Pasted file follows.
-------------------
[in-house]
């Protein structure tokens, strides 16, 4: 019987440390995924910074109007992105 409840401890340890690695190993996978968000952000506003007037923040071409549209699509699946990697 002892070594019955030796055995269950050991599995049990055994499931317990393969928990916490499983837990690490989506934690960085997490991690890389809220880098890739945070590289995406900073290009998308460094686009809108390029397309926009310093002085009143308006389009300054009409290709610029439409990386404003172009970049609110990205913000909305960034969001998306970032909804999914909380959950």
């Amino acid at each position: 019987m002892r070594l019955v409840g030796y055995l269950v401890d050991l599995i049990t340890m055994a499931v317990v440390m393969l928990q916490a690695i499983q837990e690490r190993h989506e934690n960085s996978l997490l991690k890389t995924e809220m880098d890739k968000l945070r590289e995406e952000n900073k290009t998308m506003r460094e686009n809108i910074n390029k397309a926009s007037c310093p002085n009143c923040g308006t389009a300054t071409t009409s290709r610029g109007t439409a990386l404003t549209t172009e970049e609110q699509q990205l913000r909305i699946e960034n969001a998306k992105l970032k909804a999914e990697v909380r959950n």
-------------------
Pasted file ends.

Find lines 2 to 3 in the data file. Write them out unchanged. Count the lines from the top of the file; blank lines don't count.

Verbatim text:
């Protein structure tokens, strides 16, 4: 019987440390995924910074109007992105 409840401890340890690695190993996978968000952000506003007037923040071409549209699509699946990697 002892070594019955030796055995269950050991599995049990055994499931317990393969928990916490499983837990690490989506934690960085997490991690890389809220880098890739945070590289995406900073290009998308460094686009809108390029397309926009310093002085009143308006389009300054009409290709610029439409990386404003172009970049609110990205913000909305960034969001998306970032909804999914909380959950």
């Amino acid at each position: 019987m002892r070594l019955v409840g030796y055995l269950v401890d050991l599995i049990t340890m055994a499931v317990v440390m393969l928990q916490a690695i499983q837990e690490r190993h989506e934690n960085s996978l997490l991690k890389t995924e809220m880098d890739k968000l945070r590289e995406e952000n900073k290009t998308m506003r460094e686009n809108i910074n390029k397309a926009s007037c310093p002085n009143c923040g308006t389009a300054t071409t009409s290709r610029g109007t439409a990386l404003t549209t172009e970049e609110q699509q990205l913000r909305i699946e960034n969001a998306k992105l970032k909804a999914e990697v909380r959950n």